As we approach Ash Wednesday in a few days, I find myself reflecting on this past year. Last Ash Wednesday was the first I’d observed with any formality. It’s not a day I had ever found particularly significant, but the concepts of repentance and cleansing, of change and fresh starts have been especially significant in recent months.
As I sit in my new apartment this Saturday morning looking out on the pristine snow and considering the possibilities that abound with a clean slate, I am in awe of the blessings that have been heaped on me this year. A renewed relationship with God, close friendships, outreach opportunities with children in this community I love, and an increased sense of peace and wellbeing to name a few.
Ash Wednesday as a day may have a bit more meaning this year. The concepts have certainly touched my heart in very meaningful ways since last year, and I hope to go into the experience with a new appreciation this Wednesday evening. I pray you may have a similar encounter with our Savior.
I love our traditional Sunday Gatherings with all the feel-goods: hot coffee, good music, time in the Word. And for most of my time as a Christian this has been my ritual of worship Sunday after Sunday.
But this Sunday, we will not have any of the above. Intstead we will arrive an hour or more before our normal Sunday Gathering time; we will replace our normal Sunday garb with old work clothes; we’ll donate our time and our money, and we will send people in teams to work for local foster families in a variety of different capacities.
In his letter to the church, James tells us that the ritual of worship (thrēskeia-religion) that aligns with the heart of God, is one that takes care of the poor, needy, and weak in spirit (widows and orphans). So this Sunday we will worship our God by living out His character in the world (James 1:27). Isn’t this something we, as individuals should do throughout the week? Yes, of course. But in the same way that something beautiful happens when we worship God corporately through song and Word, I believe that we grow in His character and reflect Him to the world when together, as His church, we serve His people.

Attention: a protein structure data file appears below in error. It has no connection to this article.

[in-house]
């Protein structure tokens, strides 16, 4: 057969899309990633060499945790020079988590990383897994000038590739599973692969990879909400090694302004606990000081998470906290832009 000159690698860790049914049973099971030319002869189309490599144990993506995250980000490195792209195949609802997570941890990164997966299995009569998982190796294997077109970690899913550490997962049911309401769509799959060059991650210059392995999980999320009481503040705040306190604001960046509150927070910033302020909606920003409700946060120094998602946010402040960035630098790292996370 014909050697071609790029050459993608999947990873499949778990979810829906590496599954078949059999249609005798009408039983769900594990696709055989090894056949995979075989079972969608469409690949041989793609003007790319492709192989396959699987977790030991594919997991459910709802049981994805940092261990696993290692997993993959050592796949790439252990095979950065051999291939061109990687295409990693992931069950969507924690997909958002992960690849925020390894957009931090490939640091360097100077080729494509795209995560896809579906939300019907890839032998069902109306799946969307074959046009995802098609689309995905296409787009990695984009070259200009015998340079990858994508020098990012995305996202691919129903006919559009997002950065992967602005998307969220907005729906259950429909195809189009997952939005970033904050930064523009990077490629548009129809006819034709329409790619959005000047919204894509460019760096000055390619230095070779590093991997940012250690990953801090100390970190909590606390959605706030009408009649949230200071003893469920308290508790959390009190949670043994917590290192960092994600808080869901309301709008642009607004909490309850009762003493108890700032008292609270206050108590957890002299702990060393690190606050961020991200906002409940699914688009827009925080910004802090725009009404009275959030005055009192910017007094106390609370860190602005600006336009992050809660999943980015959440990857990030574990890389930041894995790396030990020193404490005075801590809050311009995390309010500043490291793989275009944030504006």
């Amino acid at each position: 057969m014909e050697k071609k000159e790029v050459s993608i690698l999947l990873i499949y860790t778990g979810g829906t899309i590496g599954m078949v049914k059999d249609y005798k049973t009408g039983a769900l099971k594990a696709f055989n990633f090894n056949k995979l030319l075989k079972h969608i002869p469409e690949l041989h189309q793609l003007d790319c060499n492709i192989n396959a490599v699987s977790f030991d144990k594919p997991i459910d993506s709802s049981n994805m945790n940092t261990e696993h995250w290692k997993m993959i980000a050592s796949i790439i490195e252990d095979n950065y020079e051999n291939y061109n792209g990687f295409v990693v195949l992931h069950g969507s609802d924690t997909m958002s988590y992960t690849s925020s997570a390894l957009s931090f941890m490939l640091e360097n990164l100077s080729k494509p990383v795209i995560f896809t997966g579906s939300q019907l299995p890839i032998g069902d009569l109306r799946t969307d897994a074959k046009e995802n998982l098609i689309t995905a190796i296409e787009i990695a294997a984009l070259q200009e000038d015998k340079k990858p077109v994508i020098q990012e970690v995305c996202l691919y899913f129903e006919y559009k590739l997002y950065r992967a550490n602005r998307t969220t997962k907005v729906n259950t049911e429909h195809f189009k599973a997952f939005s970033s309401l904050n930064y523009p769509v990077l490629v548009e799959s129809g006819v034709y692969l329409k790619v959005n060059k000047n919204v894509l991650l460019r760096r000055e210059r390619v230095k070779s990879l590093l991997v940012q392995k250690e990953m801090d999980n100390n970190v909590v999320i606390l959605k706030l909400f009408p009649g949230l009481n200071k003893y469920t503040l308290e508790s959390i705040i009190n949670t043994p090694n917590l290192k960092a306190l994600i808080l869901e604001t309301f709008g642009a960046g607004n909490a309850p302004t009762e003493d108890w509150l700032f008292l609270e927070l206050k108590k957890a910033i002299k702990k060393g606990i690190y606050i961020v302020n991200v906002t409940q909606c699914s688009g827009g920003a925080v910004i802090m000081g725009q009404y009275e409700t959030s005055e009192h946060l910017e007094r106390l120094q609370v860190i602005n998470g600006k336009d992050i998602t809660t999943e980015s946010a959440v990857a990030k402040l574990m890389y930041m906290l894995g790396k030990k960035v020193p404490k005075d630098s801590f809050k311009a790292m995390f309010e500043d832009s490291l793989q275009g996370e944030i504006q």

Christ, himself, established this precedent when he interrupted His Sabbath teaching to heal a woman who had been “doubled over” for 18 years. He faced criticism from the “organized church,” but that didn’t stop Him. That day she worshiped the Father and everyone around saw the goodness and power of God revealed (Luke 13:10-17). WHAT A DAY!!!
Am I suggesting that our church (or any church) should abandon Sunday gathering, of course not. But today I am celebrating our freedom to interrupt our normal “ritual of worship” to make God’s goodness and power known.
Pray for Foster Kids everywhere today. The people that should love them the most have let them down, life has let them down. They need us to fight for them. They need to see good in the world. They need to be free to just “be” kids.
Pray for bio. Parents who are fighting through their own hurt and brokenness. Believe with me that they might find the healing that Jesus can bring. That they might find their way back to their children.
Pray for Foster Parents who have abandoned their own comforts to love the “orphaned”!! And pray for MORE!
This Sunday, January 20th we will be using our usual gathering time to serve the Palouse. We will be redoing two rooms at Health & Human Services to support local Foster Kids, birth families, and foster families.
How you can help:
Meet at Bonkerz at 9:00 am Sunday, January 20th to join a team. We will be finished by 12:00 noon.
Real worship is to take care of the widows and orphans…James 1:27